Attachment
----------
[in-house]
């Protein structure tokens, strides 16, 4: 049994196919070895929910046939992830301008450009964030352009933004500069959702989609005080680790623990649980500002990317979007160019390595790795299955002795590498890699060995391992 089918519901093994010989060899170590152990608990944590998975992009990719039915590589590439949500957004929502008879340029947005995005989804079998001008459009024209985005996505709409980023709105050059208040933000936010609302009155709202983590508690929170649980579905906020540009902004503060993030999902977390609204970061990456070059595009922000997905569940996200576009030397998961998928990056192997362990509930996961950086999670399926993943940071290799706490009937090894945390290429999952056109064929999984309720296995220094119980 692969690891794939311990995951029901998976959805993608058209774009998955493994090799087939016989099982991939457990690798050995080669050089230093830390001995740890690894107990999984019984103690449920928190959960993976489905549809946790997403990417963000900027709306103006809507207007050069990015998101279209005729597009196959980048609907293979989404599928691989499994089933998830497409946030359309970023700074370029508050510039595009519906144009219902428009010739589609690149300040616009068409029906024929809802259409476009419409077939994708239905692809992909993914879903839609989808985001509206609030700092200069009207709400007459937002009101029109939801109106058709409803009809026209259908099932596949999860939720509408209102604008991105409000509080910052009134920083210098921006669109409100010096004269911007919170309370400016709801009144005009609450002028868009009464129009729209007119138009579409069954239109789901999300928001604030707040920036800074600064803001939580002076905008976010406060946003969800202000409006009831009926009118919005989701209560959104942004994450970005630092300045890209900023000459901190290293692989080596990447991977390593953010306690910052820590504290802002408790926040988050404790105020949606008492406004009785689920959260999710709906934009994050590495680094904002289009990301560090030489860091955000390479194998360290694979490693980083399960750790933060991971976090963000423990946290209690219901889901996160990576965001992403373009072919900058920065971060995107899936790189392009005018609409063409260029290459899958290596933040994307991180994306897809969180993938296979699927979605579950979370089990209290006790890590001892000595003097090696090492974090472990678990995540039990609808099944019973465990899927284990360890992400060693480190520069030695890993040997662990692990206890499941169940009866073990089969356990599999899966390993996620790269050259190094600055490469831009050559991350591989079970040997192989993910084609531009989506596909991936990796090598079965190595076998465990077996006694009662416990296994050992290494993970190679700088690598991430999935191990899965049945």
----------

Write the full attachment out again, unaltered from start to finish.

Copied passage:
[in-house]
């Protein structure tokens, strides 16, 4: 049994196919070895929910046939992830301008450009964030352009933004500069959702989609005080680790623990649980500002990317979007160019390595790795299955002795590498890699060995391992 089918519901093994010989060899170590152990608990944590998975992009990719039915590589590439949500957004929502008879340029947005995005989804079998001008459009024209985005996505709409980023709105050059208040933000936010609302009155709202983590508690929170649980579905906020540009902004503060993030999902977390609204970061990456070059595009922000997905569940996200576009030397998961998928990056192997362990509930996961950086999670399926993943940071290799706490009937090894945390290429999952056109064929999984309720296995220094119980 692969690891794939311990995951029901998976959805993608058209774009998955493994090799087939016989099982991939457990690798050995080669050089230093830390001995740890690894107990999984019984103690449920928190959960993976489905549809946790997403990417963000900027709306103006809507207007050069990015998101279209005729597009196959980048609907293979989404599928691989499994089933998830497409946030359309970023700074370029508050510039595009519906144009219902428009010739589609690149300040616009068409029906024929809802259409476009419409077939994708239905692809992909993914879903839609989808985001509206609030700092200069009207709400007459937002009101029109939801109106058709409803009809026209259908099932596949999860939720509408209102604008991105409000509080910052009134920083210098921006669109409100010096004269911007919170309370400016709801009144005009609450002028868009009464129009729209007119138009579409069954239109789901999300928001604030707040920036800074600064803001939580002076905008976010406060946003969800202000409006009831009926009118919005989701209560959104942004994450970005630092300045890209900023000459901190290293692989080596990447991977390593953010306690910052820590504290802002408790926040988050404790105020949606008492406004009785689920959260999710709906934009994050590495680094904002289009990301560090030489860091955000390479194998360290694979490693980083399960750790933060991971976090963000423990946290209690219901889901996160990576965001992403373009072919900058920065971060995107899936790189392009005018609409063409260029290459899958290596933040994307991180994306897809969180993938296979699927979605579950979370089990209290006790890590001892000595003097090696090492974090472990678990995540039990609808099944019973465990899927284990360890992400060693480190520069030695890993040997662990692990206890499941169940009866073990089969356990599999899966390993996620790269050259190094600055490469831009050559991350591989079970040997192989993910084609531009989506596909991936990796090598079965190595076998465990077996006694009662416990296994050992290494993970190679700088690598991430999935191990899965049945």